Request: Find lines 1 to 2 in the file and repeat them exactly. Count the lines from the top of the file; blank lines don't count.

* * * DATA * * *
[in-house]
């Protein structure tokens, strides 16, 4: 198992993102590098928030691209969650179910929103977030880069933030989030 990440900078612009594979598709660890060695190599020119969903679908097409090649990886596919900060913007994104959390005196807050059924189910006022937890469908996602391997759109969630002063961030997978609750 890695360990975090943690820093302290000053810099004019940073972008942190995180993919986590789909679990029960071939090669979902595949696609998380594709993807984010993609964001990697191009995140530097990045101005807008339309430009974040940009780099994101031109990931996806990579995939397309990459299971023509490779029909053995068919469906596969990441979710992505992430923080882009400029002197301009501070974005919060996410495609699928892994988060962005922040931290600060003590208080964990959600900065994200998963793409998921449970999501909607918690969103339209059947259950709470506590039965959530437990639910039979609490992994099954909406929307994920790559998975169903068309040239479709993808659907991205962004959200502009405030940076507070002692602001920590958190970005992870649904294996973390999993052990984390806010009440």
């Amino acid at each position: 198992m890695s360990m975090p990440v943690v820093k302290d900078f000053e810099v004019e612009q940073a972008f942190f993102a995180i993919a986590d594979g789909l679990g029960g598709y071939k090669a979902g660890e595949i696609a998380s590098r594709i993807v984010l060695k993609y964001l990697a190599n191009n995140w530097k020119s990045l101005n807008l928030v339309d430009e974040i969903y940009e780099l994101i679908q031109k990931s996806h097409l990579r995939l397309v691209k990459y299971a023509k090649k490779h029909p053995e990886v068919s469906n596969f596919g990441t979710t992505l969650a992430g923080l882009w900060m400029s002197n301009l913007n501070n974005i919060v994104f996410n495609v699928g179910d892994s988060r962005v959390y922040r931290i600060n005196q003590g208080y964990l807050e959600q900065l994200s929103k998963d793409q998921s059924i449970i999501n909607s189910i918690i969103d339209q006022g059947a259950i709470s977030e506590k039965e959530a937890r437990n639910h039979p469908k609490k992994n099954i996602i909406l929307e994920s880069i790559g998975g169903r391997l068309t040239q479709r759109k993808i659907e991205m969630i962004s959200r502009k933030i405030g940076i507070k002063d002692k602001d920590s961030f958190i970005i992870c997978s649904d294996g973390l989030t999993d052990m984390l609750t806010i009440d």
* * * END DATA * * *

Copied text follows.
[in-house]
């Protein structure tokens, strides 16, 4: 198992993102590098928030691209969650179910929103977030880069933030989030 990440900078612009594979598709660890060695190599020119969903679908097409090649990886596919900060913007994104959390005196807050059924189910006022937890469908996602391997759109969630002063961030997978609750 890695360990975090943690820093302290000053810099004019940073972008942190995180993919986590789909679990029960071939090669979902595949696609998380594709993807984010993609964001990697191009995140530097990045101005807008339309430009974040940009780099994101031109990931996806990579995939397309990459299971023509490779029909053995068919469906596969990441979710992505992430923080882009400029002197301009501070974005919060996410495609699928892994988060962005922040931290600060003590208080964990959600900065994200998963793409998921449970999501909607918690969103339209059947259950709470506590039965959530437990639910039979609490992994099954909406929307994920790559998975169903068309040239479709993808659907991205962004959200502009405030940076507070002692602001920590958190970005992870649904294996973390999993052990984390806010009440």